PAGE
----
The Internet has been a medium that has revolutionized the way various industries do business, primarily by providing additional sources of sales as well as other efficiencies. The hospitality industry has not been exempt from this fact. With "Internet Bookings" coming into existence in 1994, the pace that online bookings has grown in the last few years is exceptional. For the most part, two major types of players service the online reservation industry, hotels and third-party travel companies.
For the hospitality industry, the online booking business is a logical extension for their central reservation networks and brand support. It is in the arena of third-party travel companies that we find unique product offerings, innovative business models, and challenging decisions for hotels to know how and when to use these channels. Third-party travel companies such as Expedia, Lastminute, Quickbook, Hotwire, Priceline, HRN, and Travelocity among many others have captured a large amount of visitors looking for a one-stop-shop for all their travel needs.
The recent economic slow down is causing a tremendous decrease in demand and increase in the pace at which hotels are participating with online distribution vendors. Although some of those distribution channels are "non-opaque", its models resembles one of large travel wholesalers, which can offer discounted rooms that have to be prepaid, and usually involve high cancellation fees. Interestingly, because of its non-opaque nature, hotel companies' own websites are in direct competition with those websites.
In addition, flagged hotel companies need to measure what, if any, is the impact of "price-driven" purchasing in the long-term. If the sole decision for a consumer in purchasing a product is price, then where is the need for brand recognition?
However, questions of branding and brand loyalty could probably be deferred until these Internet players start accounting for a large part of total hotel bookings. A property or brand may benefit in attracting guests who may not have stayed at their particular hotel or chain, had it not been for the participation with the third-party travel companies, as the guest may now become a loyal customer down the road.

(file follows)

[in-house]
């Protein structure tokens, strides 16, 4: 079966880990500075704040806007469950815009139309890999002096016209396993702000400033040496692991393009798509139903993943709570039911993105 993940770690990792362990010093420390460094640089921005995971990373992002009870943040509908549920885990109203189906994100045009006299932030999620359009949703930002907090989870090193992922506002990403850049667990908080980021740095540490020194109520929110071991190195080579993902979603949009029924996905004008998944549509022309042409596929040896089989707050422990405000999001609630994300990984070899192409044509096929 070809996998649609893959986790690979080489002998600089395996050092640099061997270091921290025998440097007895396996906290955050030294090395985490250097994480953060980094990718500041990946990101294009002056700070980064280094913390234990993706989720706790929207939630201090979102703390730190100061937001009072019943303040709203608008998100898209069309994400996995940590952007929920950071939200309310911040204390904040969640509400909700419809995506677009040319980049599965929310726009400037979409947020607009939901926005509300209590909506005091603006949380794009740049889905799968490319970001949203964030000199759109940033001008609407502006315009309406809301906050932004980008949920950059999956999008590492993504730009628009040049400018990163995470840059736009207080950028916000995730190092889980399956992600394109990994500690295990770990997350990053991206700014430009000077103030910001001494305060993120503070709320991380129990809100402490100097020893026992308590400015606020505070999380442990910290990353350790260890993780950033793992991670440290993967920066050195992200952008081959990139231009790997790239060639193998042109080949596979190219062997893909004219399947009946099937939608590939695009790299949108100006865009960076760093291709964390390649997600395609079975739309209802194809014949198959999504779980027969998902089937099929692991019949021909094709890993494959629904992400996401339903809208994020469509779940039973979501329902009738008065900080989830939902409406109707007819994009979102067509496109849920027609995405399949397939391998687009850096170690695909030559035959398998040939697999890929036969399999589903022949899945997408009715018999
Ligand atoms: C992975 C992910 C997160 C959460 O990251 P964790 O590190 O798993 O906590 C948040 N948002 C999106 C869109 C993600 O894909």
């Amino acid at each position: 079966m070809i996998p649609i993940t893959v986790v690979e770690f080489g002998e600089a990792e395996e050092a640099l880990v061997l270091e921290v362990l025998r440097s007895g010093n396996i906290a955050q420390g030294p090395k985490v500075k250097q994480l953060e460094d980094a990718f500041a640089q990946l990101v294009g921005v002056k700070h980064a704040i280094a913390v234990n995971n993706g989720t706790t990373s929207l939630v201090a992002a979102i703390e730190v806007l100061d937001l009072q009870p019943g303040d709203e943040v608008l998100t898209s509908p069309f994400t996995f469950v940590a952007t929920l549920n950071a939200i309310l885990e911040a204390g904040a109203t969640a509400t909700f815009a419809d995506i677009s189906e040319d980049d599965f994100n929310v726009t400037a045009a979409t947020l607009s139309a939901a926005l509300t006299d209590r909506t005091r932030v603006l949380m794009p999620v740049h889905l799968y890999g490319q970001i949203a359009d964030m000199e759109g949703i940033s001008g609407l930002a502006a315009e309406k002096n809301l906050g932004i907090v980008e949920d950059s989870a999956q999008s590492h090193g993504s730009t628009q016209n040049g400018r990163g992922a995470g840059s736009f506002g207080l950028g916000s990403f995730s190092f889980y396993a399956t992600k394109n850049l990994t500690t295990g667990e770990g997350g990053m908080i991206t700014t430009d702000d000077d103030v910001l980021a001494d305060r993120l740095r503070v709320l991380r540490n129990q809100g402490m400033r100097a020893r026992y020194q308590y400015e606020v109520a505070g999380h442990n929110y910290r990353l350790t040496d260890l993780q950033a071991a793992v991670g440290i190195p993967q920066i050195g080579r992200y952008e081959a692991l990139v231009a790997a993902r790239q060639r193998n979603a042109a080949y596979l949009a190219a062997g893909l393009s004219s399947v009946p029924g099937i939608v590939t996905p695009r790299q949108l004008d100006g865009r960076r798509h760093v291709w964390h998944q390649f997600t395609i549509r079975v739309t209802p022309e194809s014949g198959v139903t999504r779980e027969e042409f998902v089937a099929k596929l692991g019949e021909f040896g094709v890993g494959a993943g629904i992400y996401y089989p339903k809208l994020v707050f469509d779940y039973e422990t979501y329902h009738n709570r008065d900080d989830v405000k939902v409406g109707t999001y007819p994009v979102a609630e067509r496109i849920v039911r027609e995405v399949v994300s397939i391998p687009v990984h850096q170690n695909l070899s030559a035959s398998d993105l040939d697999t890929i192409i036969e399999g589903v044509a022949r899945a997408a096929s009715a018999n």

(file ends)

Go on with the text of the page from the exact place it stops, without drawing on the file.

Although industry-wide, the amount of bookings through Internet channels seems miniscule, it could account for significant source of room bookings for some properties, and on the other hand may not account for any demand for other hotels. For now, at the property level the benefits of participating with these third-party vendors may greatly outweigh the broader disadvantages. However, individual hotel managers need to measure and monitor the performance of the third-party channels with great scrutiny. They need to monitor production from third-party sources not only during peak periods, but also more importantly, during slow periods.
As we go forward, property operators need to constantly evaluate their own situation in relation to third-party Internet booking sources. Operators also need to keep abreast of their competitors and the broader marketplace in terms of pricing and market penetration of bookings through third-party Internet channels.
It is evident that the third-party online distribution channel clients are price focused, which means if they are shopping a city looking for a hotel category, the price will be the main booking motive and if your hotel is not competitively priced on each distribution channel, you most likely lose the business opportunity.
You should be constantly monitoring new and innovative online shopping and maintenance tools, and furthermore be willing to quickly embrace them if such offerings prove to be in your advantage. Hotel operators that successfully monitor these trends can keep ahead of their competition.